- ago
Hello friends.

I hope you are all well.

I developed an interesting strategy based on neural networks and trades a sole index ETF. The NN is trained using volume, direction, volatility indicators, market sentiment and price action, target is the classic 5 days ROC. It buys when NN Indicator is above a cutoff value and rising, it has a dynamic hedge (buying the dip on support zones), and sells when an SL is hit or when NN indicator turns down.

It works very well but it is susceptible of event-driven DDs, such as the covid event during 2020.

¿How could I filter such event-driven DDs? Ideas needed.

Thank you friends, and best wishes!
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- ago
#1
QUOTE:
How could I filter such event-driven DDs?

This is indeed an important and deep question.

There is a nice wikipedia article about the term "Rare Events" (https://en.wikipedia.org/wiki/Rare_events) and a field of mathematics/statistics called "Extreme Value Theory" (https://en.wikipedia.org/wiki/Extreme_value_theory) which tries to asses these events.

In the context of the stock market (or more general financial time series) my experience is as follows:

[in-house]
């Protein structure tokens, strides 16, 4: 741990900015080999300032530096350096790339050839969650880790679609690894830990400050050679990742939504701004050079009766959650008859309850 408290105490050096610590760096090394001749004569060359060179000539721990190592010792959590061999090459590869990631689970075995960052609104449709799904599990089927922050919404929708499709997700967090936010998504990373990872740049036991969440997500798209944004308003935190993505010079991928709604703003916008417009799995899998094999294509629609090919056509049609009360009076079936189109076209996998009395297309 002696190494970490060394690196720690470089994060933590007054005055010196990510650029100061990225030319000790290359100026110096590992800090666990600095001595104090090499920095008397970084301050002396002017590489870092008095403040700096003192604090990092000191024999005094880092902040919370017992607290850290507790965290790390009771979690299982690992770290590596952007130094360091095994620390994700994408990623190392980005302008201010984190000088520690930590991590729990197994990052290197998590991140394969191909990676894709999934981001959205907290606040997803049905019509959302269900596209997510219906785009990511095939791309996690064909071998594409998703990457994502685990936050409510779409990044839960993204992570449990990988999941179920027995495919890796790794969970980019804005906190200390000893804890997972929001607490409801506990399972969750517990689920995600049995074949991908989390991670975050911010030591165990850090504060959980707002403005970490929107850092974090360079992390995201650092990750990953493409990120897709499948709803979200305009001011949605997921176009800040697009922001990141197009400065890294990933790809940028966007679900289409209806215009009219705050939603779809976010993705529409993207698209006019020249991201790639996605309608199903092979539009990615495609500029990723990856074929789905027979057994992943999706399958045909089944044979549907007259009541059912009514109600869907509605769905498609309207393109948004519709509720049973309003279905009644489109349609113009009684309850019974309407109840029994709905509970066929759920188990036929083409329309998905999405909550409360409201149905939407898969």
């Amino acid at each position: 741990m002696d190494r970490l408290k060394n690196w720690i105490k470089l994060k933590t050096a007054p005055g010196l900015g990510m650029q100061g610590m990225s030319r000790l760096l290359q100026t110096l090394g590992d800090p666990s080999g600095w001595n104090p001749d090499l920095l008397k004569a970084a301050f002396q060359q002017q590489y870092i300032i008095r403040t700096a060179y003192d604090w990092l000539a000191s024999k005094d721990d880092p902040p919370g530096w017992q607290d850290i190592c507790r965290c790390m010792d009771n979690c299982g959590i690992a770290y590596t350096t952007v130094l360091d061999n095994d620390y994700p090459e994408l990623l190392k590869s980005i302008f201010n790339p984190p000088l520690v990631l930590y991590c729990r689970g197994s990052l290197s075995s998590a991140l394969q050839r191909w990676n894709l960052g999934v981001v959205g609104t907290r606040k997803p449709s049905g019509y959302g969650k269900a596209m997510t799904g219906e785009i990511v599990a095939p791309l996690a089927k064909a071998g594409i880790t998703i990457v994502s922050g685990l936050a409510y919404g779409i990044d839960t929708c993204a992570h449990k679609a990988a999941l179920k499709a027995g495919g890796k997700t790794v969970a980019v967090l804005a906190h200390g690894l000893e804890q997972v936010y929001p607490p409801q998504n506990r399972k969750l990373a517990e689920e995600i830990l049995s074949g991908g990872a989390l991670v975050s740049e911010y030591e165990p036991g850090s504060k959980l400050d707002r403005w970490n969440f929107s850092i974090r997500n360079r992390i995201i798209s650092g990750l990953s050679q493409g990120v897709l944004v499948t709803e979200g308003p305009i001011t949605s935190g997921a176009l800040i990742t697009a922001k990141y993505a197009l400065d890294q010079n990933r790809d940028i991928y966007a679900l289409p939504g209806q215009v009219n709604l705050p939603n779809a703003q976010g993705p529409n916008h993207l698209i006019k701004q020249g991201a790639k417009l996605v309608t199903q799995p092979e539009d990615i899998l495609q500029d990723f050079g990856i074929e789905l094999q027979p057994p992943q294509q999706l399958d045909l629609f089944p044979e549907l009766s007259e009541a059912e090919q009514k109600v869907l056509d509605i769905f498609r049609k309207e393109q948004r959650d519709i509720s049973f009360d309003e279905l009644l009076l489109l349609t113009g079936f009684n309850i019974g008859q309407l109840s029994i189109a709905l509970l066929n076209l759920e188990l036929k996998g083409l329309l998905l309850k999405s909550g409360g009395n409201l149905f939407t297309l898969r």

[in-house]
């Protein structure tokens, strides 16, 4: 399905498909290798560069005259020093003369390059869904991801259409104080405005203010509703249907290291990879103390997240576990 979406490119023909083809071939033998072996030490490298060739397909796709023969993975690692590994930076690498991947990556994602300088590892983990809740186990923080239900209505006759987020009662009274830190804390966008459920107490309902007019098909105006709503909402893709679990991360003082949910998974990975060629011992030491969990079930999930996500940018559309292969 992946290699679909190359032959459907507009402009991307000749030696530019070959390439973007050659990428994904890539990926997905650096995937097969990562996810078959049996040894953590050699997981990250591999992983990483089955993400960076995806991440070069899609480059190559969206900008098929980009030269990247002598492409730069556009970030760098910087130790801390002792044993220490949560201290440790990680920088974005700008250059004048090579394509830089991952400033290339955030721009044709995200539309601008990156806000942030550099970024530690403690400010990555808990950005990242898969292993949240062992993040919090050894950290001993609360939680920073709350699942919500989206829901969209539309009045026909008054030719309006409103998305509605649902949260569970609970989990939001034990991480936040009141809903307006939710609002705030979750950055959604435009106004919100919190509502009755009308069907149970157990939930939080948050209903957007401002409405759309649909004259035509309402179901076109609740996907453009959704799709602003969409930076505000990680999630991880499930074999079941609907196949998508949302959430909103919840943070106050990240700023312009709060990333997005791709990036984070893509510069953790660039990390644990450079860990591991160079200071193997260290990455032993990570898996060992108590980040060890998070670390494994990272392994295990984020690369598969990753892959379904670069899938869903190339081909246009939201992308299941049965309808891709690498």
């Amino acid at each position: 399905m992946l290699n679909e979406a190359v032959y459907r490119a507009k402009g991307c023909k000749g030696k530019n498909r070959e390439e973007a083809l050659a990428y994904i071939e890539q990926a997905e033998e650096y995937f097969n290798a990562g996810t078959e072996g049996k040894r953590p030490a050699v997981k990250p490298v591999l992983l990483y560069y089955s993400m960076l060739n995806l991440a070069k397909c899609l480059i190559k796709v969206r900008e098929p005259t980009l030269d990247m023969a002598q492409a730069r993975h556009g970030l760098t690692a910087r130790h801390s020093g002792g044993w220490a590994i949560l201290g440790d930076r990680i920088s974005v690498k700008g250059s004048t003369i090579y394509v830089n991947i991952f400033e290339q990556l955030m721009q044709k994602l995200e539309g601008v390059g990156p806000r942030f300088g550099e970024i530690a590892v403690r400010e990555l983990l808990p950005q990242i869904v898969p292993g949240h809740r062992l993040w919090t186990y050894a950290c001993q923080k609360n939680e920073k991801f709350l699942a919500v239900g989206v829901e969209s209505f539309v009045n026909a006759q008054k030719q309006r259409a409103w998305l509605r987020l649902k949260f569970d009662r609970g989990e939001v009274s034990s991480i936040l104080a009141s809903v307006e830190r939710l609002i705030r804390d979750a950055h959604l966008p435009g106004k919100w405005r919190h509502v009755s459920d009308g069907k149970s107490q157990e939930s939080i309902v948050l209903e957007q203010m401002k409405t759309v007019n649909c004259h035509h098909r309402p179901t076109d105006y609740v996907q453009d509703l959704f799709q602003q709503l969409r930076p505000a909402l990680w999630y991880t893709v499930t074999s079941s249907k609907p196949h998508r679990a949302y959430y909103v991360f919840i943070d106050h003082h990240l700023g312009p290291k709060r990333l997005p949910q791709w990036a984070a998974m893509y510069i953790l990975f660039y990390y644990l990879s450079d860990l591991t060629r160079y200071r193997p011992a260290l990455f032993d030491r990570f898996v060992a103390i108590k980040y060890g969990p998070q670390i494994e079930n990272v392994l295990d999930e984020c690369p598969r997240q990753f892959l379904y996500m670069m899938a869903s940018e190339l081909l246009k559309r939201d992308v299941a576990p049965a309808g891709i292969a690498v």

1. The worst events (extreme drawdowns) do not happen often enough to allow any useful statistical analysis. I ususally say you'll need 100 or more data points before you can draw any sound conclusions.

2. Every single of these rare events is different. This makes a meaningful analysis very difficult and any prediction impossible.

Sorry.
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- ago
#2
... but once you accept the idea that there is no "filter", no way to predict these catastrophic events, there is hope:

There are several techniques to "damp" the effect of these negative rare events.

1. Diversification. Trade more than a single or a few securities. Trade a larger number of non-correlated securities probably from different markets (and several strategies at once). A single rare event which affects just one company will have a much smaller effect on your portfolio of securities (and strategies)

2. Hedge. A huge catastrophic event (like 9/11) will affect most securities and most strategies. Also, back in 2001 exchanges were closed for several days, so no stop-loss order prevented huge losses. A counter-measure for such cases is a "market neutral strategy" i.e. for any long position of $1000 you short $1000 of a broad market ETF. This short position will (roughly) neutralize any concurrent losses in your "long" portfolio.
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